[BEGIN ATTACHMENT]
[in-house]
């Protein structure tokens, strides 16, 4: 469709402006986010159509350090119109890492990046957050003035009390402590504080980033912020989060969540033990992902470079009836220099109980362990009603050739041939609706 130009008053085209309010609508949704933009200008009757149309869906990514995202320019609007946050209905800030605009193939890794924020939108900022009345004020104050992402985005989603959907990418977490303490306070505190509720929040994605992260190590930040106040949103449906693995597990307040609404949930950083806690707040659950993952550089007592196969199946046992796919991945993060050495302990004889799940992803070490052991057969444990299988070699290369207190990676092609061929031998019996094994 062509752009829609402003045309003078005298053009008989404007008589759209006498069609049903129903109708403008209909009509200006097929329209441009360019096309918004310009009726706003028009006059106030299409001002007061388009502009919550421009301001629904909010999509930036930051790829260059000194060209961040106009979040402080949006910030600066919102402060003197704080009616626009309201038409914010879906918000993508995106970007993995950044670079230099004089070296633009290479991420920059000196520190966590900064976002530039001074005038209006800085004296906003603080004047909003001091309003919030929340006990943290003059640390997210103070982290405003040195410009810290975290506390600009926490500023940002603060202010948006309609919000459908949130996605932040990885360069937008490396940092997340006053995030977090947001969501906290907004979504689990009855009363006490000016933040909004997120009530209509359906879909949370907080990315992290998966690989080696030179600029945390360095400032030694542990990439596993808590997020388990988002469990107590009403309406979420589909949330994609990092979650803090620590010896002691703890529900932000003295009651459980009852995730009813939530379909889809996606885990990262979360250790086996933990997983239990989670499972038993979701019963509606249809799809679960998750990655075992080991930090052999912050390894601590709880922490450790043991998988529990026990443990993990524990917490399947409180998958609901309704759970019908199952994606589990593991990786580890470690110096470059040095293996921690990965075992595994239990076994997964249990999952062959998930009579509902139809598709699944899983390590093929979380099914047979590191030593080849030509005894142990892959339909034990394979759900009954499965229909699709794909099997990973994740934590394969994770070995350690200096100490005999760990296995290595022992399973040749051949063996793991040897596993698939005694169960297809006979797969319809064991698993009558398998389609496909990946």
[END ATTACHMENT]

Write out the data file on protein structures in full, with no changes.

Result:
[in-house]
């Protein structure tokens, strides 16, 4: 469709402006986010159509350090119109890492990046957050003035009390402590504080980033912020989060969540033990992902470079009836220099109980362990009603050739041939609706 130009008053085209309010609508949704933009200008009757149309869906990514995202320019609007946050209905800030605009193939890794924020939108900022009345004020104050992402985005989603959907990418977490303490306070505190509720929040994605992260190590930040106040949103449906693995597990307040609404949930950083806690707040659950993952550089007592196969199946046992796919991945993060050495302990004889799940992803070490052991057969444990299988070699290369207190990676092609061929031998019996094994 062509752009829609402003045309003078005298053009008989404007008589759209006498069609049903129903109708403008209909009509200006097929329209441009360019096309918004310009009726706003028009006059106030299409001002007061388009502009919550421009301001629904909010999509930036930051790829260059000194060209961040106009979040402080949006910030600066919102402060003197704080009616626009309201038409914010879906918000993508995106970007993995950044670079230099004089070296633009290479991420920059000196520190966590900064976002530039001074005038209006800085004296906003603080004047909003001091309003919030929340006990943290003059640390997210103070982290405003040195410009810290975290506390600009926490500023940002603060202010948006309609919000459908949130996605932040990885360069937008490396940092997340006053995030977090947001969501906290907004979504689990009855009363006490000016933040909004997120009530209509359906879909949370907080990315992290998966690989080696030179600029945390360095400032030694542990990439596993808590997020388990988002469990107590009403309406979420589909949330994609990092979650803090620590010896002691703890529900932000003295009651459980009852995730009813939530379909889809996606885990990262979360250790086996933990997983239990989670499972038993979701019963509606249809799809679960998750990655075992080991930090052999912050390894601590709880922490450790043991998988529990026990443990993990524990917490399947409180998958609901309704759970019908199952994606589990593991990786580890470690110096470059040095293996921690990965075992595994239990076994997964249990999952062959998930009579509902139809598709699944899983390590093929979380099914047979590191030593080849030509005894142990892959339909034990394979759900009954499965229909699709794909099997990973994740934590394969994770070995350690200096100490005999760990296995290595022992399973040749051949063996793991040897596993698939005694169960297809006979797969319809064991698993009558398998389609496909990946």